No need to worry. When he came back for the World War I and declared himself, they put him in a straitjacket faster than you could sneeze.
I'd be more worried about Merlin. Cooped up in that cave for so long, who knows what that level of cabin fever could do to a guy that powerful??
Ok, bringing everyone back to serious-town for a moment, can someone explain to me just why the Knights were hunting for the grail? I have some vague recollection of a wounded/comatose king, and Lancelot getting sleep-boinked to conceive Galahad for the purpose of the quest, but was there ever a solid concrete explanation for the quest?
The holy grail is a French pun. In Old French, Holy Grail is "San Greal" and Blood of Kings is "Sang Real" The quest for the holy grail was actually a quest for the blood of kings. Pulling the sword from the stone is an analogy of finding the Roman spirit that was diluted by the Pagan influence - it was likened to a sword in a dripping cave. The mineral deposits would cover the sword in stone, and separating the sword from that stone was like separating the Roman spirit from the Briton's influence.
God told them to do it.
A vision of the Grail appeared in Arthur's court one day, the knights liked what they saw and decided they must have it.
In T.H. White's "The Once and Future King", the Grail Quest is used by Arthur to try to divert the violent nature of his knights for something spiritual. In Camelot, they were getting restless and increasingly vengeance obsessed.
In Tennyson's "Idylls of the King", on the other hand, Arthur is horrified by the Grail's apparition, as he knows it will tear apart the Table. It is Galahad's quest, but the vision with which the task manifested sparked a zeal (or feigned zeal for fashion's sake) from the other knights.
To add my French 2 cents, with a Doylist attitude: The Grail appeared and was developped in stories from the late 12th-13th centuries; this is the period when, seeing that Arthur's legends were insanely popular with Knights while not really all that "catholic" (what with all the violent, dumb, flirtatious, adultery Knights of the Round Table behaving in a world filled with magical being), authors started christianizing the Arthurian world. So, as for an "explanation for the quest", a fair "out of story" explanation would be "because that way, they are all unambiguously Christians".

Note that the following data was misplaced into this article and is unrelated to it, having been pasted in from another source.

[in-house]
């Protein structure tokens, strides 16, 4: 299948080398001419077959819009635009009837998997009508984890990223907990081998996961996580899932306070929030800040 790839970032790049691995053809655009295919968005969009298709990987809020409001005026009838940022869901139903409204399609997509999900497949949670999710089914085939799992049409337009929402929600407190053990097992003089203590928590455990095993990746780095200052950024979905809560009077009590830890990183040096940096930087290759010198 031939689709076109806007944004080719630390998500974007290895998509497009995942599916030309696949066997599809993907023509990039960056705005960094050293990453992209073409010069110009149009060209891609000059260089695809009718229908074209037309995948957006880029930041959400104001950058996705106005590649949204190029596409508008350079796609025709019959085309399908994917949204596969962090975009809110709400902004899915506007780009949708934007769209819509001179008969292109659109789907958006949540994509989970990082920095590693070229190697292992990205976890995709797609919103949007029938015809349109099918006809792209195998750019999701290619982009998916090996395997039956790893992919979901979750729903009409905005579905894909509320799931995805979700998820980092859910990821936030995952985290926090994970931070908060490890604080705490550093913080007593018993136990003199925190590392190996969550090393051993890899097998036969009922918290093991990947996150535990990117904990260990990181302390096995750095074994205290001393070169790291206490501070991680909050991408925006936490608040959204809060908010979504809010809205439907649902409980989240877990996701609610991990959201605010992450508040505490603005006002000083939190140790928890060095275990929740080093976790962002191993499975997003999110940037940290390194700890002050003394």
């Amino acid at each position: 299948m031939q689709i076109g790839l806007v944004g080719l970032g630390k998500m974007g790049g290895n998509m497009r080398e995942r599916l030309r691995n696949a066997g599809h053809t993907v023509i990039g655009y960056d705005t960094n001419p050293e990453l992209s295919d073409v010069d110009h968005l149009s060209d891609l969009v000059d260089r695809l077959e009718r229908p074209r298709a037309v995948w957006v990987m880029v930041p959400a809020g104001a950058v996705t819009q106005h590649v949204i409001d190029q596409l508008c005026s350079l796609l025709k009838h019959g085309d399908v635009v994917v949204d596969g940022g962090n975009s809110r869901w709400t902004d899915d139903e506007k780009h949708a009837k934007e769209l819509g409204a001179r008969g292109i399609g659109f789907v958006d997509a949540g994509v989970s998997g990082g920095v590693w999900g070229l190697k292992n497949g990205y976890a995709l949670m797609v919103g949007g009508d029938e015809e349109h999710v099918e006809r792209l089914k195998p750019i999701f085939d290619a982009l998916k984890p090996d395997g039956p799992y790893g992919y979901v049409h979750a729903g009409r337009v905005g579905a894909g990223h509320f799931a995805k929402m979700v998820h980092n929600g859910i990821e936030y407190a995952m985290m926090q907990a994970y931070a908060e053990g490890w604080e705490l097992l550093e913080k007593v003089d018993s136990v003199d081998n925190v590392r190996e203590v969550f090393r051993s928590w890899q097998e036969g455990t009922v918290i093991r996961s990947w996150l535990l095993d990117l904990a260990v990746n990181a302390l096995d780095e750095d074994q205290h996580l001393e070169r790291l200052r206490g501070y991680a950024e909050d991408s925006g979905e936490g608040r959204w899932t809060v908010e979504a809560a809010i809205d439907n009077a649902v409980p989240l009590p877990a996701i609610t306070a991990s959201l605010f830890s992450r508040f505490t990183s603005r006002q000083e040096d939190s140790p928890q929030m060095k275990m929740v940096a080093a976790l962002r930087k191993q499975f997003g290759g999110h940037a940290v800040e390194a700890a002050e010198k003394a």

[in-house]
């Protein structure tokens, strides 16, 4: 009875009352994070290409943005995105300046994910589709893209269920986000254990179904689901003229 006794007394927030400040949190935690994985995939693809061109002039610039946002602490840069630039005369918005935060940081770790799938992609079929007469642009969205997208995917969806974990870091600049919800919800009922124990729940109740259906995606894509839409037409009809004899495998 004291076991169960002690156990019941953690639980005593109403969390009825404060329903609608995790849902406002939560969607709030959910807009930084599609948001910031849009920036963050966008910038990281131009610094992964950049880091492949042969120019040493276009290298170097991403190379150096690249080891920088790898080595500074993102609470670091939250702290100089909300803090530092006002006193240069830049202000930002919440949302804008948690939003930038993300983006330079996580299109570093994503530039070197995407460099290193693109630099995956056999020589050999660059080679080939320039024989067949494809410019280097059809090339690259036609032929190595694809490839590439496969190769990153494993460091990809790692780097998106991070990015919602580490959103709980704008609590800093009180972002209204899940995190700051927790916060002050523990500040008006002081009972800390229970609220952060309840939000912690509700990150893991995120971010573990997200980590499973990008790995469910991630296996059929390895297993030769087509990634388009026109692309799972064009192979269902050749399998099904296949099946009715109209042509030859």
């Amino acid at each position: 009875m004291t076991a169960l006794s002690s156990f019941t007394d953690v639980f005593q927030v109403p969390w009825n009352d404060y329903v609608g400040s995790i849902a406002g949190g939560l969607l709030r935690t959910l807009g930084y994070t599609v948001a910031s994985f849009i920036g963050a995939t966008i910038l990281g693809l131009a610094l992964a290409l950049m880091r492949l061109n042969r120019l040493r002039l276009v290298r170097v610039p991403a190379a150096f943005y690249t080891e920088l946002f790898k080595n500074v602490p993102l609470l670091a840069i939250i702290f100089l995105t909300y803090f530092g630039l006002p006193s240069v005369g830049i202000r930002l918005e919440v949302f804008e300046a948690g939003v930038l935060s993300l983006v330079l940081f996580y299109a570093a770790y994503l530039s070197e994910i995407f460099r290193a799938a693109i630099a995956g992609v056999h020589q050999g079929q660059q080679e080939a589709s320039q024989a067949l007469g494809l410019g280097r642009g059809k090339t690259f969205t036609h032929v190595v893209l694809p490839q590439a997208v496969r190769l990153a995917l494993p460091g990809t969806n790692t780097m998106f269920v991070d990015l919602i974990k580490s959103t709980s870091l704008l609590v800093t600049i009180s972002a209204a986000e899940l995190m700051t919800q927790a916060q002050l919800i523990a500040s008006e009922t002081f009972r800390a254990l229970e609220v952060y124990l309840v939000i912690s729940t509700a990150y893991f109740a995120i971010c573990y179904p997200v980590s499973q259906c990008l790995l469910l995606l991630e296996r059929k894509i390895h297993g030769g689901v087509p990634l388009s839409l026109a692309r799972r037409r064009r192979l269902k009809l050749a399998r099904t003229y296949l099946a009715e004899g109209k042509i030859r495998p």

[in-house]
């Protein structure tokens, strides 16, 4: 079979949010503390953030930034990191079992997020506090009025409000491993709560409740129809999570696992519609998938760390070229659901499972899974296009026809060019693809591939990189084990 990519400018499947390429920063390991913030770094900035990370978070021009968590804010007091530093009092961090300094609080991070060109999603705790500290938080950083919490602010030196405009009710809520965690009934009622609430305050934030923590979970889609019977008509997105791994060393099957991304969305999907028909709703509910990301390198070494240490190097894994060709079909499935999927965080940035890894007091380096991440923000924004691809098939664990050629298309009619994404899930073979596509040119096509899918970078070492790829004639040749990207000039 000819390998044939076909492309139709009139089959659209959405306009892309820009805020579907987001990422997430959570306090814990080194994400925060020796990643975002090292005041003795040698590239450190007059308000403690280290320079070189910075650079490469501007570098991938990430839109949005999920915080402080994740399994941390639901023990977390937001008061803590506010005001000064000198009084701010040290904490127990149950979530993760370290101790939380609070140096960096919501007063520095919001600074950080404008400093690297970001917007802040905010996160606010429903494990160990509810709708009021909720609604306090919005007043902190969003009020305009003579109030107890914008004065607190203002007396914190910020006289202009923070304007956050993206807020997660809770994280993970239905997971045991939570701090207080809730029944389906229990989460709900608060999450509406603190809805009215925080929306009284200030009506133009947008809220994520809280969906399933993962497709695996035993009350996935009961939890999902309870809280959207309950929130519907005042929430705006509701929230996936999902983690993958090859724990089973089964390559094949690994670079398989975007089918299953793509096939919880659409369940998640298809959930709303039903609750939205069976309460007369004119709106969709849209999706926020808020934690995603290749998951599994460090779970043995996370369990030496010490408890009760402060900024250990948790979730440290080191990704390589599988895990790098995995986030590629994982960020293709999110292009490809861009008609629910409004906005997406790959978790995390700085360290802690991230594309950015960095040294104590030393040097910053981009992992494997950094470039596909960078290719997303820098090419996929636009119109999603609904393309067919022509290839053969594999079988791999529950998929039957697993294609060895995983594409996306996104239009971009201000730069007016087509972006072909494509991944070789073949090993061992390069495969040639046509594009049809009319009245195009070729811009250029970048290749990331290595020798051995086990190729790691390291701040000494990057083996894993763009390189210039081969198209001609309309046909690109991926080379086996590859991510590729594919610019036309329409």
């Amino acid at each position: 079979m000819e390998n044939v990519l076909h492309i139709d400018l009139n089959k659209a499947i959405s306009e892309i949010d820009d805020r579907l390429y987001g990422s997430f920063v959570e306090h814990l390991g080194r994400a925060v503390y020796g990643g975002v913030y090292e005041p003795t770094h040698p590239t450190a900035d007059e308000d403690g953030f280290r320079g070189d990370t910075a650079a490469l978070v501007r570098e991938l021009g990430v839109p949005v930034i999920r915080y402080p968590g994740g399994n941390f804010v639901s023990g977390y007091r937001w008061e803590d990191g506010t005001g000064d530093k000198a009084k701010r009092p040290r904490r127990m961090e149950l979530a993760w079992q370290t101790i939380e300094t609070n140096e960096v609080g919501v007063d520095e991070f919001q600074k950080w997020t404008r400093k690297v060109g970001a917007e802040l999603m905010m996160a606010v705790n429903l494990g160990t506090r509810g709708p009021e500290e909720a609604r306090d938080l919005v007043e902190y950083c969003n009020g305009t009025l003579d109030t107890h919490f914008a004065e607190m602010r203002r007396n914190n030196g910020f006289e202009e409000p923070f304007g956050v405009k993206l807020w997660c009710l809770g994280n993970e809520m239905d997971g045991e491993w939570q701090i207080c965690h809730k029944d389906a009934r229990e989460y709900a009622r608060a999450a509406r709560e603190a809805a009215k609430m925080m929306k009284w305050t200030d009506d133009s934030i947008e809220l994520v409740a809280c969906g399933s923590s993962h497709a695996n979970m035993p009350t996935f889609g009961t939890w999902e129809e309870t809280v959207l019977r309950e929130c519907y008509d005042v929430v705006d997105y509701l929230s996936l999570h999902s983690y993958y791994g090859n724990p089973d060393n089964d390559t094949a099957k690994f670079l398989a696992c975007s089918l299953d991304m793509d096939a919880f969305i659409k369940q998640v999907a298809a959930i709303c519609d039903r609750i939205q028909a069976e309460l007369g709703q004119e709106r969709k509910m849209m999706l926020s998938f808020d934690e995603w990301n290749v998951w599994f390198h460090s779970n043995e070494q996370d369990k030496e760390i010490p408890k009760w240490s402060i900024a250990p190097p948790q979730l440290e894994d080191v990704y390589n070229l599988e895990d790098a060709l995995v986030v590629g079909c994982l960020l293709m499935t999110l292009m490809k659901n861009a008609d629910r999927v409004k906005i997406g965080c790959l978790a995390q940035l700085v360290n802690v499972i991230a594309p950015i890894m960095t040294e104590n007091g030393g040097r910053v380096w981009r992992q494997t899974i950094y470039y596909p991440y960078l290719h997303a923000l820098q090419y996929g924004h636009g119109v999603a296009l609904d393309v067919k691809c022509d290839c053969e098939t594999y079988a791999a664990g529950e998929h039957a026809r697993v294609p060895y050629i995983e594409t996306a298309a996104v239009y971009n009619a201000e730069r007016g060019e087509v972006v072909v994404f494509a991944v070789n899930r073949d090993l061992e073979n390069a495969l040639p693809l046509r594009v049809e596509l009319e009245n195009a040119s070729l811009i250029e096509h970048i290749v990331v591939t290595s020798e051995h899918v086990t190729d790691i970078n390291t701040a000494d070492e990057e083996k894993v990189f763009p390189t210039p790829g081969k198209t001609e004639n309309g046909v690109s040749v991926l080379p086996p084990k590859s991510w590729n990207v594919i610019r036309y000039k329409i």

Meta-question. Is there any actual mythological basis for the association of Arthur and Excalibur with the element of wind? Because I do seem to run into that a lot. To give a few examples: In Fate/stay night, which features a gender-flipped Arthur, Excalibur is blessed by a spirit of wind, hiding the blade behind storms so the enemy cannot discern its true identity or exact size, also useable as a storm-based attack. In Sonic S And The Black Knight, Sonic, revealed to be the "true" King Arthur in the end, is dubbed the Knight of the Wind. And in Fire Emblem, it's a recurring thing to have wind spells named after the blade, most notably the Excalibur spell, though there's also Aircalibur and Rexcalibur. I do realize the latter are just bad puns, but still. So, anyone?
As far as I know, no that seems to be a recent thing. In medieval literature Excalibur is associated with light or fire because it's a bright shining blade. It's said to be as bright as 30 torches in Morte D'Arthur. It appears to be wreathed in fire in The Dream of Rhonabwy in the Mabinogion, as its hilt has a design of two serpents whose mouths project flames.
My guess is that the association came from the historical basis for Arthur being either Roman or a Romanized Briton and Roman armies of the time moving faster than their opponents (what with them having larger light and heavy cavalry components than their predecessors) and having brought Up to Eleven their ancestors' fascination for raining pointy death on their enemies.